Categories
cottage gardens gardening seed starting writing

Spitting fire (or a little whining)

Writing for nothing is a dilemma. And that includes blogging and all forms of social network communications. Perhaps “nothing” should be defined; my definition or yours? First mine, you can give me yours in a comment. Nothing, as used in my opening sentence, means not getting paid, specifically, no monetary compensation, for your labors as a writer. For it’s money that’s needed to pay the electric bill that runs this computer I’m using, the lights for seeing in the dark, the cold for the fridge and the a/c; the heating bill, phone, car, grocery, and all the other expenses one needs if you’re “living the American dream,” or trying to live it.

Job opportunities have been far and few between for me since around 1997, when I was downsized from a pipeline company (El Paso Natural Gas). Those were the “good old days” when I was getting paid close to $20 an hour. I could afford to buy just about anything I needed or wanted. Need. Want. Two words that allow greed to flourish.

Does a college degree make any difference? One in English/Writing? Sorry, but no, it doesn’t. At least not in my chosen career field. (Tip: High school grads, don’t choose English/Writing as your major!) “Chosen career field,” I think that’s a misnomer because you rarely have the opportunity to choose your career. For those of you who’ve been able to do so, congratulations, you’re “living the American dream.” For the rest us, it’s still just that – a dream, a hope (want/need?).

I’ve been writing about gardening for around seven years, mostly in weekly articles for a couple of hometown newspapers. It pays, a little, and I really enjoy doing it. Outside of those two writing “jobs,” nothing I pursue ever materializes. I submitted an online application for a garden writing position recently. It actually paid well too. I included what I thought was one of my better pieces and my resume. Sometimes it takes a few days or even weeks for a response so I was somewhat surprised to get an email from the company after only a couple hours.

Needless to say, I was rejected. Some rejections include an explanation; the one for this particular writing job stated that since there were so many writers “out there” strict guidelines had to be used in order to filter out the good from the not-so-good. It doesn’t feel so good being not-so-good.

Anywho, I suppose I should include a report on the Nasturtium ‘Spitfire’  GROW project, since I’m a participant. I gave up on the one I had growing and trailing out of a pedestal planter, it just didn’t look good so I snipped it off without regret. I’ve not made any special climbing apparatus for this particular variety. The term “nasty” is used by some when referring to nasturtiums and in my opinion ‘Spitfire’ has lived up to that moniker. It didn’t qualify at all for a trailing or drooping vine, but since it’s supposed to climb I reckon a disqualification as a cascading or trailing plant won’t count in the final analysis. I have several other ‘Spitfire’ clumps scattered about and I’m particularly interested in three that I planted in rocky, almost hardpan, clay soil. They’re growing, but will they flower?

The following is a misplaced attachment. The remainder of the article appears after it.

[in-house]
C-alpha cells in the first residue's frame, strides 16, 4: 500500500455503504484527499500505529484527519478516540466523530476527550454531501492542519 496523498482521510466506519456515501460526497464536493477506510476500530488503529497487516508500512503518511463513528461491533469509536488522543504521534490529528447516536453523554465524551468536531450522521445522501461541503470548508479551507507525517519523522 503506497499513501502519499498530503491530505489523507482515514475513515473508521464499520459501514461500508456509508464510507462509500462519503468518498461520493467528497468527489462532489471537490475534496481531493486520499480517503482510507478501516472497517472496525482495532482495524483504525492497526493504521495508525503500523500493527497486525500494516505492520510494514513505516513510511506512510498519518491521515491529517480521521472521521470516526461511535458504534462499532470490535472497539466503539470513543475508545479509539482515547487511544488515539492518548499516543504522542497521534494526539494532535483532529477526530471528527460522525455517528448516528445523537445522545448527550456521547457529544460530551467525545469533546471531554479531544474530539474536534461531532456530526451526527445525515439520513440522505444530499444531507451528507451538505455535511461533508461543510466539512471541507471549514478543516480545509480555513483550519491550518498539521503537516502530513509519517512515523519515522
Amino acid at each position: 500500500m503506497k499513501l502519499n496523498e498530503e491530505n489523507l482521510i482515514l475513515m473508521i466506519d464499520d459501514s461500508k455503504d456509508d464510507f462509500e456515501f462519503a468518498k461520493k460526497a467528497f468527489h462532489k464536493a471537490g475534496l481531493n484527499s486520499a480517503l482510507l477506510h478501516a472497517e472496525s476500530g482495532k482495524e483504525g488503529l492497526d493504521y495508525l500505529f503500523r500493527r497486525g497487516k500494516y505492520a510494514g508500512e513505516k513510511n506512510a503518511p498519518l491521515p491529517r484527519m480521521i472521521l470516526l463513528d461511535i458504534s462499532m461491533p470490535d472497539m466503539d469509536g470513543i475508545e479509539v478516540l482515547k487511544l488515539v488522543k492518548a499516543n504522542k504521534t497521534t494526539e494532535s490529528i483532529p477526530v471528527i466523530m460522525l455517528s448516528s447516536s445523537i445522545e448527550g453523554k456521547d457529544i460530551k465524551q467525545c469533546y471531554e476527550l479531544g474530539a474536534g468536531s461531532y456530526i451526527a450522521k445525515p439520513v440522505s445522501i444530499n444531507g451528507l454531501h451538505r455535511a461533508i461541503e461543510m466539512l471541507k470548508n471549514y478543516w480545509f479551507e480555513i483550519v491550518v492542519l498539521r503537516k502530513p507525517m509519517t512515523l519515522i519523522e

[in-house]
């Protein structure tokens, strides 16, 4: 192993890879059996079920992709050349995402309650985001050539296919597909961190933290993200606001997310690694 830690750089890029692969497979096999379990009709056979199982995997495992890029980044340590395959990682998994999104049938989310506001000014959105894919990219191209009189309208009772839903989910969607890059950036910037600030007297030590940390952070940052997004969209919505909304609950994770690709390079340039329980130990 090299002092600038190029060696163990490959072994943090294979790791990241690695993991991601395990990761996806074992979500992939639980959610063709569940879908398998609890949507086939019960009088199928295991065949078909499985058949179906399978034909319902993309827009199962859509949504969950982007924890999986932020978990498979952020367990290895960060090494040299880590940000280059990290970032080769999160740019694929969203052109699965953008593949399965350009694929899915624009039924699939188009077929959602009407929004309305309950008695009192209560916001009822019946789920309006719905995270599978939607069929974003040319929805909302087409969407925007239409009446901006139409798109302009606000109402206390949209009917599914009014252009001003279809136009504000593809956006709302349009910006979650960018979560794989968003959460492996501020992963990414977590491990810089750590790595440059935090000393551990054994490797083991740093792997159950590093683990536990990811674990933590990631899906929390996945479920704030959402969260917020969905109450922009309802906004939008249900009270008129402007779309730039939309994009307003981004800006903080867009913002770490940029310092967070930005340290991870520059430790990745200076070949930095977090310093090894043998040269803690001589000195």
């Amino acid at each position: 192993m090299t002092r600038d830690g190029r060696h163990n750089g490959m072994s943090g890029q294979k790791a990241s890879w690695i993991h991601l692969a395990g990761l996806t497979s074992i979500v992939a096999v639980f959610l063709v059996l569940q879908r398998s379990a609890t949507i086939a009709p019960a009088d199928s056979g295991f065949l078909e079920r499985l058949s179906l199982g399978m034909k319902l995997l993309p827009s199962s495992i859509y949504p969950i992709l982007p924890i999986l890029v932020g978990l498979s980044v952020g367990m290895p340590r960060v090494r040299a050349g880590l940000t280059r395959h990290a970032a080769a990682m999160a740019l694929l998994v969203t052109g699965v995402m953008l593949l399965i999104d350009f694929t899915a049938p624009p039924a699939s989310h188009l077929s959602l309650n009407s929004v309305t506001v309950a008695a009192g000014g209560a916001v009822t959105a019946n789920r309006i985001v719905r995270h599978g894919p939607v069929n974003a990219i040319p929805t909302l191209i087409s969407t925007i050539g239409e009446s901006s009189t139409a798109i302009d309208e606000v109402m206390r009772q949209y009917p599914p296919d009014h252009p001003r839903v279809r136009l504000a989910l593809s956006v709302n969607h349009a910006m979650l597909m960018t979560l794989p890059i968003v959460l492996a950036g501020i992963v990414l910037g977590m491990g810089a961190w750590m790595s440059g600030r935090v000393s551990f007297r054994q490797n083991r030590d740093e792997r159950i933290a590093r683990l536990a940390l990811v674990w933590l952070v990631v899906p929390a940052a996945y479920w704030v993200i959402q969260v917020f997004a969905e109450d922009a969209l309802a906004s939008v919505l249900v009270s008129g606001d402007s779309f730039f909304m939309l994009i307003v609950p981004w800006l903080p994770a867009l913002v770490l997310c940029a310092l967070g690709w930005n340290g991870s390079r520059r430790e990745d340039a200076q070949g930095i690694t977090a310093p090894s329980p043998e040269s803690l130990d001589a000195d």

N. 'Spitfire'
N. Spitfire
N. 'Spitfire'

“I’m growing Nasturtium ‘Spitfire’ for the GROW project. Thanks, to Renee’s Garden for the seeds.”

Writing for nothing is a dilemma. And that includes blogging and all forms of social network communications. Perhaps “nothing”should be defined; my definition or yours? First mine, you can give me yours in a comment. Nothing, as used in my opening

sentence, means not getting paid, specifically –  no monetary compensation, for your labors as a writer. For it’s money that’s needed to

pay the electric bill that runs this computer I’m using, the lights for seeing in the dark, the cold for the fridge and the a/c; the heating

bill, phone, car, grocery, and all the other expenses one needs if you’re “living the American dream,” or trying to live it.

Job opportunities have been far and few between for me since around 1997, when I was downsized from a pipeline company (El

Paso Natural Gas). Those were the “good old days” when I was getting paid close to $20 an hour. I could afford to buy just about

anything I needed or wanted. Need. Want. Two words that allow greed to flourish.

Does a plain ol’ college degree matter anymore? One in English/Writing? Sorry, but no, it doesn’t. At least not in my chosen career

field. (Tip: High school grads, don’t choose English/Writing as your major!) “Chosen career field,” I think that’s a misnomer because

you rarely have the opportunity to choose your career. For those of you who’ve been able to do so, congratulations, you’re “living the

American dream.” For the rest us, it’s still just that, a dream, a hope (want/need?).

I’ve been writing about gardening for around seven years, mostly in weekly articles for a couple of hometown newspapers. It pays, a

little, and I really enjoy doing it. Outside of those two writing “jobs” nothing I pursue ever materializes. I submitted an online

application for a garden writing position recently. It actually paid well too. I included what I thought was one of my better pieces and

my resume. Sometimes it takes a few days or even weeks for a response so I was somewhat surprised to get an email from the

company after only a couple hours. Needless to say, I was rejected. Some rejections include an explanation; the one for this

particular writing job stated that since there were so many writers “out there” strict guidelines had to be used in order to filter out the

good from the not-so-good. It doesn’t feel so good being not-so-good.